Summit plateau

Climbing Protection 

 

 Placing protection while trad climbing is a must learn skill for every climber. Lead climber places all the gear to protect in case of a fall, gear is then removed once the climb is finished. Gear is also used for building anchors.

  Gear (protection) are mechanical devices that provide safety and reduce the distance of the fall.  " placing gear" is the act of setting a piece of gear into the rock face and then attaching the rope before ascending higher. In case of a fall gear acts as a catch point for the rope and preventing the climber from hitting the ground.  Being "run out" refers to the situation where the distance from the climber's position to the last piece of gear is far enough that the climber will receive little or on protection from a fall.

Climbers use passive and active protection.

Passive protection such as nuts, hexagonal shaped chocks and slings 

  In rock climbing a nut (chock or chock stone) is a metal wedge threaded on wire, used for protection by wedging it into a crack in the rock

 

quickdraw is then clipped to the nut wire. 

 

 Hexagonal shaped chocks (hexes), Hexes are intended to be wedged by into a crack or the opening in the rock. Hexes might be placed either as a passive or active protection. When placed passively they work like a chock stones in flared cracks, like other climbing nuts, just larger and with a different shape.Active protection is achieved by orienting the webbing so that a pull causes a camming action against the rock, allowing a placement in parallel cracks They are often preferred over spring loaded camming devices because of their lack of moving parts and overall lower weight.     

   Sling is an item consisting of  a tied or sewn loop of webbing. These can be wrapped around sections of rock. they can be used as anchors, to extend an anchor, to reduce rope drag, in anchor equalization or to climb a rope.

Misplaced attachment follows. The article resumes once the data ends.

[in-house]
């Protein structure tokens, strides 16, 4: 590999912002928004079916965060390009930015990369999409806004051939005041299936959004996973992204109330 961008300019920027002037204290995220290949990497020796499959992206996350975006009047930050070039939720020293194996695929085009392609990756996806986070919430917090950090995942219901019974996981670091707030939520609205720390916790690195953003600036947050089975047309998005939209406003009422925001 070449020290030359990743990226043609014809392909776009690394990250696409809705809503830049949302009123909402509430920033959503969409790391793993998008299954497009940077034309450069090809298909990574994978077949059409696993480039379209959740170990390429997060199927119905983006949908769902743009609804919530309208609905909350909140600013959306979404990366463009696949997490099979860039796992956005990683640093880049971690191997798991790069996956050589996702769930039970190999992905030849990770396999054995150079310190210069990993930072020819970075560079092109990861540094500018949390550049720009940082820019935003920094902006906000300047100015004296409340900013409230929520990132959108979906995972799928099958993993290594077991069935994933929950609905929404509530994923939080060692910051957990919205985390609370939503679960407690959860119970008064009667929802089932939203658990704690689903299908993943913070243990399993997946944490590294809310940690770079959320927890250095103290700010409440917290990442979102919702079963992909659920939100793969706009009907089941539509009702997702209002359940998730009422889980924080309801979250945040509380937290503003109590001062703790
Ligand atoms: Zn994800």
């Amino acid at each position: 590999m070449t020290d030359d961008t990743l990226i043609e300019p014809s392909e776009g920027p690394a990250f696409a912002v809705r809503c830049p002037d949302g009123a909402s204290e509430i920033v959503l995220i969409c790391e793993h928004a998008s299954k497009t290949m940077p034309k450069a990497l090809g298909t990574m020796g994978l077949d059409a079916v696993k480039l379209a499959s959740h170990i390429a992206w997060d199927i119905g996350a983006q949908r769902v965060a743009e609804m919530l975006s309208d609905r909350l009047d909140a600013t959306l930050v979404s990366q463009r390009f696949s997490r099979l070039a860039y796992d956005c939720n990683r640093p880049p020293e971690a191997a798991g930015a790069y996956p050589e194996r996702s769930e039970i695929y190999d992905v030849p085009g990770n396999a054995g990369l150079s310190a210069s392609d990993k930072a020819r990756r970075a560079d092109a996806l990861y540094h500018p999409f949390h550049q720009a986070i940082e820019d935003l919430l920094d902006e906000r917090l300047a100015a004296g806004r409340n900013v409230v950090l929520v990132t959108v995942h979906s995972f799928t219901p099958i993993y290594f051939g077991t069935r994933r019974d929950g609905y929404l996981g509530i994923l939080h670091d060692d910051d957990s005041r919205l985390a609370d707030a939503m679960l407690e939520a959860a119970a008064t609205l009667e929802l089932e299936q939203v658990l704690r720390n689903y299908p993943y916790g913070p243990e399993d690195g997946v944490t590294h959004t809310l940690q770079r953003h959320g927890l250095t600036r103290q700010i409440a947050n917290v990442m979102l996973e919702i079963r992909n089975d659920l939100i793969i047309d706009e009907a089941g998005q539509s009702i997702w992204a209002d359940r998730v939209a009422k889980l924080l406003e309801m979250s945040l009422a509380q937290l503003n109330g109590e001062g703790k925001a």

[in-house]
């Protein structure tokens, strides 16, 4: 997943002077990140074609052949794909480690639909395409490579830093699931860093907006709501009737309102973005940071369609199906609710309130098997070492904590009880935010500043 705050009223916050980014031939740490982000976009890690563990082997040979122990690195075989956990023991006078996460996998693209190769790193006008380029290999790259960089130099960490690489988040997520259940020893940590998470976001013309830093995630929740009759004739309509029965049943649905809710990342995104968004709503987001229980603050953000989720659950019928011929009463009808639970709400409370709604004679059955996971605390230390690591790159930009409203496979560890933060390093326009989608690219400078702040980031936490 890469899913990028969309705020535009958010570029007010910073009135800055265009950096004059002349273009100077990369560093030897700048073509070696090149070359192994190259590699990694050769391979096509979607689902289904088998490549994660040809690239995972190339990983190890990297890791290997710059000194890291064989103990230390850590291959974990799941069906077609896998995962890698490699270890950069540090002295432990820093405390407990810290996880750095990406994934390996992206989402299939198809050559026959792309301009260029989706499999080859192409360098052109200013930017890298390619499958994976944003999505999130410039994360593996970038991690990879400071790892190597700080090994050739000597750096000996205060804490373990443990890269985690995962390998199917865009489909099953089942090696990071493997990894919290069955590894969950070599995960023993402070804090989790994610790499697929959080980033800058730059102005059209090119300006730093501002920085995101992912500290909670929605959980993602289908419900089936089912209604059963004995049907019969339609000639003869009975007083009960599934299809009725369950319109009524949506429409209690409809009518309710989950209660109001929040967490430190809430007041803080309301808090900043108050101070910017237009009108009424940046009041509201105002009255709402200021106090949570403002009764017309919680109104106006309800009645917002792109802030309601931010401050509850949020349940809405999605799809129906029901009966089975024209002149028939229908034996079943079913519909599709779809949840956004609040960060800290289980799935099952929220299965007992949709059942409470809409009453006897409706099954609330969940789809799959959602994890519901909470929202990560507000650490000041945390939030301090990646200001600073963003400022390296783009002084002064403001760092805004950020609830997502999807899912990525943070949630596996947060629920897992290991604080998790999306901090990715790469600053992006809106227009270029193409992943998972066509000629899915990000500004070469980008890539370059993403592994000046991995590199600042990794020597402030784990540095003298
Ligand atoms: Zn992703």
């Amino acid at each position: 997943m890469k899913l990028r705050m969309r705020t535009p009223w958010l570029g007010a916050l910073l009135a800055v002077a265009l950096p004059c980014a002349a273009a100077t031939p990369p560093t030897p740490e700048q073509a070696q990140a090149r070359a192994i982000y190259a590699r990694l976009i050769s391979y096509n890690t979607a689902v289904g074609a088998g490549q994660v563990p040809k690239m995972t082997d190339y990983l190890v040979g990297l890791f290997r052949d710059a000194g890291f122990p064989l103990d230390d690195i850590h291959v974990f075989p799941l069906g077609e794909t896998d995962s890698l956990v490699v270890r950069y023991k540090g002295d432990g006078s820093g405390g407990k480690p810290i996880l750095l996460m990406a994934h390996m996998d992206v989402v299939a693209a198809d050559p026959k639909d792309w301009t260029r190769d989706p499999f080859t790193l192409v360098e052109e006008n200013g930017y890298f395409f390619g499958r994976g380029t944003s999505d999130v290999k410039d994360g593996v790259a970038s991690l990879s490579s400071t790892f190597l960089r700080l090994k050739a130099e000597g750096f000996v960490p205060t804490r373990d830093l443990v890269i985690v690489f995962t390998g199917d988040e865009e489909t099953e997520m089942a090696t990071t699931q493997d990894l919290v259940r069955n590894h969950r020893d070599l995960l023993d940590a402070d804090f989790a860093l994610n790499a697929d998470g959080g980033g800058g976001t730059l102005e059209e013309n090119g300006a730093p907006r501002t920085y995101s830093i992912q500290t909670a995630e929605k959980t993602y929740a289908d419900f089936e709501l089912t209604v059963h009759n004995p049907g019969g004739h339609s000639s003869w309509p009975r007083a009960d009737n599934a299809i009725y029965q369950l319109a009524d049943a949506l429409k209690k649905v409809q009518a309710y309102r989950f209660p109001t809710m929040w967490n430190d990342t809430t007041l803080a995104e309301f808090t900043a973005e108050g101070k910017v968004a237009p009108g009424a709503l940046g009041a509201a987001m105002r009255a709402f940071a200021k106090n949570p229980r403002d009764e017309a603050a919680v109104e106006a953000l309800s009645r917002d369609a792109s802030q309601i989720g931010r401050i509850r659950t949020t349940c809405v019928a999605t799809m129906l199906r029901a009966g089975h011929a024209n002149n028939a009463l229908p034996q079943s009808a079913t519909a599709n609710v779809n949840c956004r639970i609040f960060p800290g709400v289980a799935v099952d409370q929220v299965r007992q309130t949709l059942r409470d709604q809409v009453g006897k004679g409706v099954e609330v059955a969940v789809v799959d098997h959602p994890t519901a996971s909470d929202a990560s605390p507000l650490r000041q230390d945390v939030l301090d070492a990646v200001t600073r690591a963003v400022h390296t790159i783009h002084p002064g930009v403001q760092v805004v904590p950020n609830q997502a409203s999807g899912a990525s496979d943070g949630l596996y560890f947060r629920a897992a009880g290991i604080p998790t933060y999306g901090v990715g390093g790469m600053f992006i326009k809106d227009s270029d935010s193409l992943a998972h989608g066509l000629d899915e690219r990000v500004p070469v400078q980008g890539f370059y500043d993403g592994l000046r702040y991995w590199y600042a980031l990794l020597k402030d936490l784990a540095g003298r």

Spring loaded camming devices (Cams) Cams consist of three or four cams mounted on a common axle or two adjacted axles, so that pulling on the axle forces the cams to spread farther apart. Cams are place dby pulling on the trigger so the cams move together, then inserting into a crack or pocket in the rock and releasing the trigger to allow cams to expand. Now the climbing rope can be attached with carabiner on the ond of steam or sling. A pull on the rope such as in case of a fall will produce pulling force on steam and force cam to open and causes a massive amounts of friction and preventing the removal of the unit from the rock. 

 Placing protection on a climb. 

Think carefully how you place protection while climbing. Make sure there is  plenty of rock around a nut  so that any load will tighten it into a crack.  Seat the nut well, with few sharp pulls on it so it doesn't get lifted out of a place as you climb higher up. 

Well placed and seated nut note there is plenty of contact with a rock. (actually side of the house) 

 

 Another example of well seated nut: Again good rock contact on both sides. Nut is seated deep in a crack to prevent lifting up. 

 

Bad placements: Nut doesn't have much contact with rock and is placed in a shallow crack. Smaller size and better orientation could work much better.

 

 Another poor placement. Crack widens up right under the nut. In case of sudden load nut can slip out of its position and won't protect the climber. 

  

Well placed cam.  

 

 

Poor placed and over cammed cam might be hard if not impossible to remove. 

 In this case cam is too open and might not sit well in crack. Also this cam will walk in a crack as you climb above and might walk too deep to be removed or fall out of its placement. Again different sized cam will work better.